CLARKONOMICS: There’s a lot of talk about what yesterday’s Wisconsin vote means politically, but what does it mean economically for your wallet?
While the media has had an intense focus on Wisconsin, there’s another vote that took place in California that’s been largely overlooked. At issue in both states is what is going on with government workers.
Here’s the deal: In Wisconsin and California, and practically everywhere else in our country, we hit a wall as the economy declined following the financial crisis. People suffered layoffs, tax revenues from properties were down, people had hours cut, wages cut, furloughs, you name it.
At the same time, the perception in the public was that government employees were not making equal sacrifices in some jurisdictions, coupled with big issues over the growing tax burden to foot pension obligations for government workers.
So in California, you had two votes yesterday, one in San Jose and San Diego. Nearly 70% of voters in both cities decided to retroactively change pensions for retirees. That’s a harsh move for those government workers who are already retired.
Part of the problem is that over the years, government employee unions have been so powerful and pivotal in who wins and who loses in municipal elections, and the payoff has often been very generous benefits for government employees in return for a win in a municipality. With a wink and a nod, local governments agreed to pay employees lower levels during their working lifetime, but their retirement benefits were absolutely phenomenal.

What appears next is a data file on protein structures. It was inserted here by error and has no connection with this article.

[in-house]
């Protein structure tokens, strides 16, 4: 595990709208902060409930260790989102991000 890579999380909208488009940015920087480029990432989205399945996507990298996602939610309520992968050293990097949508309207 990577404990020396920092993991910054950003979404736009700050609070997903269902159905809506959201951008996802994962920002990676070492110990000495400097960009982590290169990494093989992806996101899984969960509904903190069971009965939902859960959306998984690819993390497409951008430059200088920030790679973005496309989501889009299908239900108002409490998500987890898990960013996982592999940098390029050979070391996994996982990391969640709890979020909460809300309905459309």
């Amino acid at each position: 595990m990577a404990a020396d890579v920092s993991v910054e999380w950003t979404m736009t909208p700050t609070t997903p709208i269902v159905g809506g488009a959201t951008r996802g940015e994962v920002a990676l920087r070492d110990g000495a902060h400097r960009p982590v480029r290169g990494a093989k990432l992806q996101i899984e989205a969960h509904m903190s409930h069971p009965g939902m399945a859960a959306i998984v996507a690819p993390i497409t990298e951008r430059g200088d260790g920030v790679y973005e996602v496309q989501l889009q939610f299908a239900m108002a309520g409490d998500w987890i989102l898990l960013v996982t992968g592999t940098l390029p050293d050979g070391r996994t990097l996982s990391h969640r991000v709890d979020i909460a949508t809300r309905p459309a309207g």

Now, this does have real life consequences for working families who are working their way through the system as government employees. For taxpayers, it means that the obligations will start to be reduced.
The reality is we will continue to have this perplexing choice to make because the obligations of government at all levels have become unsustainable. It’s not a matter of who you like or don’t like, or how you feel about teachers, firefighters, police officers and other public workers. It is the reality that we face a shortage of funds beyond what we’ve seen in the past. That’s why economics is called the dismal science.
The level of taxation that would be required to balance budgets and provide the benefits that have been promised, in many states and cities, people will say, “We can’t do that.” And that’s why you have the results of yesterday.